A considerable part of the crops are not edible by humans. Almost all oil crops have protein rich by-products which can’t be eaten by people. Already now these oil cakes are major animal feed and with no livestock products vegetable oil production must increase even more (most likely this means even more palm oil). And there will be more leftovers which could have been fed to animals. Major grains, such as wheat and rice have big shares of non-edible by-products; for wheat, normally only 80 % of the grain harvest goes to flour and for rice it is even less. Then there are leftovers from the production of sugar, beer and liquor, even the iconic tofu and oat milk have by-products which are fed to animals. Add to this food waste, straw etc. you realize that a certain proportion animal products reduce resource use. In addition, some years, part of the wheat crop is not good enough for flour or pasta, some of the barley is not up to specs for malt and the oat is not good enough for oatmeal or oat milk. What happens with it? Animals eat it of course. Finally, when livestock is integrated with crop production rotations can be much better and yields of crops will benefit. In essence, the miraculous increase of productivity, and the end of food shortages in Europe 1800-1940 was largely driven by integration of livestock and crop production.

There are plenty of studies that clearly demonstrate that a certain fraction of livestock products is favourable. [vi] [vii] One can’t quantify how high proportion as this depends on climate, water and land resources. In addition, there are agro-ecological zones where crop production is very challenging, but where grazing lifestock can use the land to produce food. When the professor Poore tells media that livestock uses 83 % of the farm land and only produces 18 % of the calories, he conveniently omits that most of this land is far too dry, too steep or too cold for any crop production at all. 

Finally, people are largely missing from LCAs, which means that the changes in behavior which are triggered by new methods or new technologies are not captured. It is well known that if a product becomes cheaper, consumption will increase. Through the industrialization of agriculture crop production, food is very cheap, but this has also increased food waste tremendously. Chicken consumption has increased almost 10 times globally over the last fifty years, and this is largely driven by higher efficiency on chicken breeding, reducing feed use as well as labor use. Chicken is now one of the cheapest proteins you can buy. Chicken has not mainly crowded out more resource demanding beef and pork but rather the less resource-demanding grains and pulses, and in the process it has lost its role as small scale food residue converter. So, while the environmental foot print of chicken is small compared to beef according to LCAs, in reality, the changes in production and changes in markets and consumption has led to a huge increase in the size of the environmental foot print of human food chains. Other similar examples can be found with packaging and transports.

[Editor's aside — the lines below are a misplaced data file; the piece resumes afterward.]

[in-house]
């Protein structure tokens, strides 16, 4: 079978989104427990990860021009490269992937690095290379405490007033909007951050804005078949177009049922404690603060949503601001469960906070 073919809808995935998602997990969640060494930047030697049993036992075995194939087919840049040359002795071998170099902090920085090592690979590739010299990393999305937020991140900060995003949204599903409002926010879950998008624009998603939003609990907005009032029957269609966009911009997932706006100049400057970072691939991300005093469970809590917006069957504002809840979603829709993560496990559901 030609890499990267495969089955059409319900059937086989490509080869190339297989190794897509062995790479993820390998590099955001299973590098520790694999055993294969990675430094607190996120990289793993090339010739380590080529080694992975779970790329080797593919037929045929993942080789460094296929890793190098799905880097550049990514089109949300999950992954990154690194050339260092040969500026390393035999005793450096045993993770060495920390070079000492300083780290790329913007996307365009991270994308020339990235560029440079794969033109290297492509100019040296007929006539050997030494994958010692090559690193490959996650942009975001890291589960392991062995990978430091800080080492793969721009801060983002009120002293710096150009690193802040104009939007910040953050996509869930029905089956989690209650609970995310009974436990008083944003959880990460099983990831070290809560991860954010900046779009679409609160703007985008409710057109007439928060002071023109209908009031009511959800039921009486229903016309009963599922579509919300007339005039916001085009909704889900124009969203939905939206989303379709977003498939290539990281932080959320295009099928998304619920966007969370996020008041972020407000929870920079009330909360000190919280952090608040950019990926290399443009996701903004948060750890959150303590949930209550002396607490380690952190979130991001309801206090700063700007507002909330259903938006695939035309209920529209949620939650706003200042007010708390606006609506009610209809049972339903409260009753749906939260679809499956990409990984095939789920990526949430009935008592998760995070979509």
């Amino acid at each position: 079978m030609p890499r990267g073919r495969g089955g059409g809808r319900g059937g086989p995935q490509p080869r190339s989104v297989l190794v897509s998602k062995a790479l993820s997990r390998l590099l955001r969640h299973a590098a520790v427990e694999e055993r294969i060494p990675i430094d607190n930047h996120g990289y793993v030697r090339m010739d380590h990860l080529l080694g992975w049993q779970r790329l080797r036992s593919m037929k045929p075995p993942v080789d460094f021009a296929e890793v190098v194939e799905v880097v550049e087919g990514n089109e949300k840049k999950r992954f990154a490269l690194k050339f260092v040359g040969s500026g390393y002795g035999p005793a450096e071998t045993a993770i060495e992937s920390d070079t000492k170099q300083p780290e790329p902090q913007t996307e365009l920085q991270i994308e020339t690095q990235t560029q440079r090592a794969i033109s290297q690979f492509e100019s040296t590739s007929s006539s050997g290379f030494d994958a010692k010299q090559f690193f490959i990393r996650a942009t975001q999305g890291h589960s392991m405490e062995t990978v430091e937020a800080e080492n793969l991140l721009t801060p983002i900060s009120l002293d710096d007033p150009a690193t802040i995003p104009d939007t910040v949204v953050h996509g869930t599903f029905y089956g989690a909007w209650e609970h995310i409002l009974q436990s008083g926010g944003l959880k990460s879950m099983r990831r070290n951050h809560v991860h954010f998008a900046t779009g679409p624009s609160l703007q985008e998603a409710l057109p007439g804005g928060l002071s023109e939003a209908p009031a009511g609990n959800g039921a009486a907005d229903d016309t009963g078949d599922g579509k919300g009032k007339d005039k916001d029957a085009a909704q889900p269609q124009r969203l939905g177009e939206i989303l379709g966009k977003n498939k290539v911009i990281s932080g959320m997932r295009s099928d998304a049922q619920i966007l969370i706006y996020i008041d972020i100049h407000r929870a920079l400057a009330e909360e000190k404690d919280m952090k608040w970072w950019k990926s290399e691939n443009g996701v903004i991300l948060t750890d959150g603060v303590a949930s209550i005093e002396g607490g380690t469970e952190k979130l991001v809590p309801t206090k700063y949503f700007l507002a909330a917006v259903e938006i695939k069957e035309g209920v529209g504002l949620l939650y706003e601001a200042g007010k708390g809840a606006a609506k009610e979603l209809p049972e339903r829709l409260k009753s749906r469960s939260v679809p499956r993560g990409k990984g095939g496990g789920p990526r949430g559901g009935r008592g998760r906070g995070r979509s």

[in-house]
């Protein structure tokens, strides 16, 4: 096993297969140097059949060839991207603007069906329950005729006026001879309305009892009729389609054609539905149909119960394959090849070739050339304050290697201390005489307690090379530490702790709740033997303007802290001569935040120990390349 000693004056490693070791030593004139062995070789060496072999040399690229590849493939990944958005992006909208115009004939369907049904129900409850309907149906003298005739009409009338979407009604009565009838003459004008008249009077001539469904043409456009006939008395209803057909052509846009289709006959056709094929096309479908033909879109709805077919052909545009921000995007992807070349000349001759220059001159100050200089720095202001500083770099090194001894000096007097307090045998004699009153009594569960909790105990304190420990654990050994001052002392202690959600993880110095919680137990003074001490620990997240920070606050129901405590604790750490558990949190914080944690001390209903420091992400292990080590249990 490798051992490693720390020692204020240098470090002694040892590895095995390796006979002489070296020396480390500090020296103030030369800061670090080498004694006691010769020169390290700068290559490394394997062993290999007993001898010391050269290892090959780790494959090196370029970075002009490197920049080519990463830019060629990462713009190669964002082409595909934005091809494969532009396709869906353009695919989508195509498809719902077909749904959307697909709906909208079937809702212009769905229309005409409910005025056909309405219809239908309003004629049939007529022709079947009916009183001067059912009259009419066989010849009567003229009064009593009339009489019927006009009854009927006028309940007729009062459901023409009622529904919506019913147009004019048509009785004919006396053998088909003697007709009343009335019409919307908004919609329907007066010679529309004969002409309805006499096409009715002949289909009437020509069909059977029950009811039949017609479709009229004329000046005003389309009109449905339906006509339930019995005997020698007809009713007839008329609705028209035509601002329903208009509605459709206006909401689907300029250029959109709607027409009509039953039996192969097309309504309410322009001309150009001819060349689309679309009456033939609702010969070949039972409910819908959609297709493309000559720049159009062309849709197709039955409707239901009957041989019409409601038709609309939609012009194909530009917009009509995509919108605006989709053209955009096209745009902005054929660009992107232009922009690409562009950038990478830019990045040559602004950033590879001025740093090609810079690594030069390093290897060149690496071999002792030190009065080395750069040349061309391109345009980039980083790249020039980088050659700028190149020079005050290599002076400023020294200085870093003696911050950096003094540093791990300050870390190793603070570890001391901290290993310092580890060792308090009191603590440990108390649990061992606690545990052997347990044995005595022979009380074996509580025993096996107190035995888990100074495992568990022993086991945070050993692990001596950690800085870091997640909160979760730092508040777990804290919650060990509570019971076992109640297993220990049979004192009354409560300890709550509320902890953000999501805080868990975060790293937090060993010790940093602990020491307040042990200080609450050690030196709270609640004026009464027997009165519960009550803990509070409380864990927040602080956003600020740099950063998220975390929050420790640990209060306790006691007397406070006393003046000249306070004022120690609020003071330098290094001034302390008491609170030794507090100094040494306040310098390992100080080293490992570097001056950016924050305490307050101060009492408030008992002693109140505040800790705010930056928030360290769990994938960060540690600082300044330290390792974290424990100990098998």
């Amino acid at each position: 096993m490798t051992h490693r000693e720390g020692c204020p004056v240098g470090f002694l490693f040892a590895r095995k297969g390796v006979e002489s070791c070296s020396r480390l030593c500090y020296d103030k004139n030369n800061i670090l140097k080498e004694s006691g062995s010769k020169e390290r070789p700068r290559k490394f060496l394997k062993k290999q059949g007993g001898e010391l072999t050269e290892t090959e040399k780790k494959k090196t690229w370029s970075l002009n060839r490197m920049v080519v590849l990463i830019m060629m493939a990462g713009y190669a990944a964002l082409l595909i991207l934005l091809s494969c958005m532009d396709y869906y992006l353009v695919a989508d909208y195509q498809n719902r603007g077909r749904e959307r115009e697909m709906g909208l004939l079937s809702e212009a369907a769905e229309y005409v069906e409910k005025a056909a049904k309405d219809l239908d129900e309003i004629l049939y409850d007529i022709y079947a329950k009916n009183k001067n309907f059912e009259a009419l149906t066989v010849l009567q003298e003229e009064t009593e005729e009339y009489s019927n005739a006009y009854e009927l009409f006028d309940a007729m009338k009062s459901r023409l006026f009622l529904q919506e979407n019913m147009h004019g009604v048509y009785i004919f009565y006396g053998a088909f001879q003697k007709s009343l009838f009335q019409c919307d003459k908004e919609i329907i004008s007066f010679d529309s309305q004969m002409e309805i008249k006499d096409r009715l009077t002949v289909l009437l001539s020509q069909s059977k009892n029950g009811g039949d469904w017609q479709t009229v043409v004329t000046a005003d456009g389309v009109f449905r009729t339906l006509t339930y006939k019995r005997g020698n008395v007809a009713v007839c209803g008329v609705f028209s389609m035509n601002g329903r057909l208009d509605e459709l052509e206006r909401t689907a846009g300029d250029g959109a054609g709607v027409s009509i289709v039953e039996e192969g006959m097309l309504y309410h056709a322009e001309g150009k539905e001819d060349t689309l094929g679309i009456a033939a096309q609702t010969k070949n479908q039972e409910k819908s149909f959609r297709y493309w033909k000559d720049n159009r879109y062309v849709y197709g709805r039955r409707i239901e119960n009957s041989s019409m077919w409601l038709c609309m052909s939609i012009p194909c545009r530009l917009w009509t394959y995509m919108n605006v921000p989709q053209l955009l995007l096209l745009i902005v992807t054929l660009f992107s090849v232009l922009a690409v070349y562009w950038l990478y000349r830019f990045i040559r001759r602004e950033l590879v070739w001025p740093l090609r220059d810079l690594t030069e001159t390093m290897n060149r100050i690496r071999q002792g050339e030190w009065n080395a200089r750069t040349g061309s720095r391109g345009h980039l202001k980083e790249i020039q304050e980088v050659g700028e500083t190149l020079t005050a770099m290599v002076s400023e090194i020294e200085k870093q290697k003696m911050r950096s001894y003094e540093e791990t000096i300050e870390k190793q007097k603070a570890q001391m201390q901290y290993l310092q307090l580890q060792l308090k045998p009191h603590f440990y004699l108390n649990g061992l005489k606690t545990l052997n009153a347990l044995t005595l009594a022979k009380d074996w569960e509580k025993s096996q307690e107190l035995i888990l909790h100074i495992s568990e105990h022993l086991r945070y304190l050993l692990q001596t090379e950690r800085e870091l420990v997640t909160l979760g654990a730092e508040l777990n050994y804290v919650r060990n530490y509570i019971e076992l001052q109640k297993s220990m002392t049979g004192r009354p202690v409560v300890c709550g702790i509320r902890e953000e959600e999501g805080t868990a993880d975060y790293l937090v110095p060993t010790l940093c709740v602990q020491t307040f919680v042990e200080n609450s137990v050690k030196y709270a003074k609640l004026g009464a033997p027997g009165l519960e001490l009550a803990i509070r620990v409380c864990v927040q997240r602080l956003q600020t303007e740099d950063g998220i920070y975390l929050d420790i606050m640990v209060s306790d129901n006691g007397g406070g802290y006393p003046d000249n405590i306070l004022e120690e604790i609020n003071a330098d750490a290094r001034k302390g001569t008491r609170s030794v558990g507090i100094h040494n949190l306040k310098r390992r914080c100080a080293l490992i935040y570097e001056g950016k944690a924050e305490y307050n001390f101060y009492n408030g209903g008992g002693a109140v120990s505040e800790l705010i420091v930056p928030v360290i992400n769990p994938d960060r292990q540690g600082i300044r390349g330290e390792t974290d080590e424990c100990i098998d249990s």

Many of those working with Lifecycle analysis are fully or partly aware of the limitations. Bruno Notarnicola and other LCA experts write in The role of life cycle assessment in supporting sustainable agri-food systems: A review of the challenges, in the  Journal of Cleaner Production that deficiencies in LCA methodology ”results in severe limitations when agricultural systems are being evaluated” and they caution that while the LCA concept is easy to understand and the results are user-friendly, most people, even many of those conducting LCAs, are interpreting the results in the wrong way without due consideration of assumptions and limitations.[viii]

Lifecycle analysis has its merits, but it is far from being the method that will give us easy answers to all the difficult questions there are about what we will have for lunch.

[i] Smedman, Annika et al 2010, Nutrient density of beverages in relation to climate impact, Food Nutr. Res. 54.

[ii] Scarborough, Peter och Mike Rayner 2010, Nutrient density to climate impact is an inappropriate system for ranking beverages in order of climate impact per nutritional value, Food Nutr. Res. 54. 

[iii] De Ruiter, H, m.fl. 2016, Global cropland and greenhouse gas impacts of UK food supply are increasingly located overseas, Journal of the Royal Society Interface Volume 13, issue 114

[iv] Boerema, Annelies m.fl. 2016, Soybean trade:Ballancing Environmental and Socio.Economic Impacts of an Intercontinental Market, PLOS One 31 maj 2016.

[v] Poore, J. och T. Nemecek 2018, Reducing food’s environmental impacts through producers and consumers, Science 360, 987–992 (2018).

[vi] Zanten, Hannah m.fl. Defining a land boundary for sustainable livestock consumption.

[vii] Peters, Christian J. m.fl. 2016, Carrying capacity of US agricultural land, ten diet scenarios, Elementa:Science of the Antropocene. 

[viii] Notarnicola, Bruno m.fl. 2017, The role of life cycle assessment in supporting sustainable agri-food systems: A review of the challenges, Jorunal of Cleaner Production 140 (2017) 399-409